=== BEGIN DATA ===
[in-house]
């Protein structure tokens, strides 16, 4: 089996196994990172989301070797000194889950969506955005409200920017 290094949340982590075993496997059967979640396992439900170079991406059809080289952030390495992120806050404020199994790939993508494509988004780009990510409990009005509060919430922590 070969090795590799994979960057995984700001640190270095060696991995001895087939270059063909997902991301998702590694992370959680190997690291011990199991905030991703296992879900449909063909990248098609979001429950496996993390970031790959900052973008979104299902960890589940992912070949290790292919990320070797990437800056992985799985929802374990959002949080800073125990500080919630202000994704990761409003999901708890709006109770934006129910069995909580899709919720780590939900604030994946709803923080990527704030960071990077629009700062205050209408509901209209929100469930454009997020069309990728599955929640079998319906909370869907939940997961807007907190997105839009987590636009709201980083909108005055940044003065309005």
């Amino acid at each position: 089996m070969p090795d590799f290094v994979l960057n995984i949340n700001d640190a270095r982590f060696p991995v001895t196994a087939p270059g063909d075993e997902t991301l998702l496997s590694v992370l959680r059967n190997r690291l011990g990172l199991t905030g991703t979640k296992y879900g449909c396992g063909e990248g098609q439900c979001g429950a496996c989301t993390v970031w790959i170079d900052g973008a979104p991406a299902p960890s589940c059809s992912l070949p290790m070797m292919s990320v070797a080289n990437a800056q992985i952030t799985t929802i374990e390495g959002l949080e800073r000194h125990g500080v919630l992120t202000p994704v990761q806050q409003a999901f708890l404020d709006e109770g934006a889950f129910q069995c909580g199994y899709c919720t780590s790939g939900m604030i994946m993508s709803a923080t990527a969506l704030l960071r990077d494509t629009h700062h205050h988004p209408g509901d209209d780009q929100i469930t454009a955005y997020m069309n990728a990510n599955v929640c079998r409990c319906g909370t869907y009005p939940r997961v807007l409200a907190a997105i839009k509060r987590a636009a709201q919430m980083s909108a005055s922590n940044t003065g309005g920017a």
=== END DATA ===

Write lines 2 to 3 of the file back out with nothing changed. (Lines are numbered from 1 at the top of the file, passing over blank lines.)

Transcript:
């Protein structure tokens, strides 16, 4: 089996196994990172989301070797000194889950969506955005409200920017 290094949340982590075993496997059967979640396992439900170079991406059809080289952030390495992120806050404020199994790939993508494509988004780009990510409990009005509060919430922590 070969090795590799994979960057995984700001640190270095060696991995001895087939270059063909997902991301998702590694992370959680190997690291011990199991905030991703296992879900449909063909990248098609979001429950496996993390970031790959900052973008979104299902960890589940992912070949290790292919990320070797990437800056992985799985929802374990959002949080800073125990500080919630202000994704990761409003999901708890709006109770934006129910069995909580899709919720780590939900604030994946709803923080990527704030960071990077629009700062205050209408509901209209929100469930454009997020069309990728599955929640079998319906909370869907939940997961807007907190997105839009987590636009709201980083909108005055940044003065309005």
């Amino acid at each position: 089996m070969p090795d590799f290094v994979l960057n995984i949340n700001d640190a270095r982590f060696p991995v001895t196994a087939p270059g063909d075993e997902t991301l998702l496997s590694v992370l959680r059967n190997r690291l011990g990172l199991t905030g991703t979640k296992y879900g449909c396992g063909e990248g098609q439900c979001g429950a496996c989301t993390v970031w790959i170079d900052g973008a979104p991406a299902p960890s589940c059809s992912l070949p290790m070797m292919s990320v070797a080289n990437a800056q992985i952030t799985t929802i374990e390495g959002l949080e800073r000194h125990g500080v919630l992120t202000p994704v990761q806050q409003a999901f708890l404020d709006e109770g934006a889950f129910q069995c909580g199994y899709c919720t780590s790939g939900m604030i994946m993508s709803a923080t990527a969506l704030l960071r990077d494509t629009h700062h205050h988004p209408g509901d209209d780009q929100i469930t454009a955005y997020m069309n990728a990510n599955v929640c079998r409990c319906g909370t869907y009005p939940r997961v807007l409200a907190a997105i839009k509060r987590a636009a709201q919430m980083s909108a005055s922590n940044t003065g309005g920017a």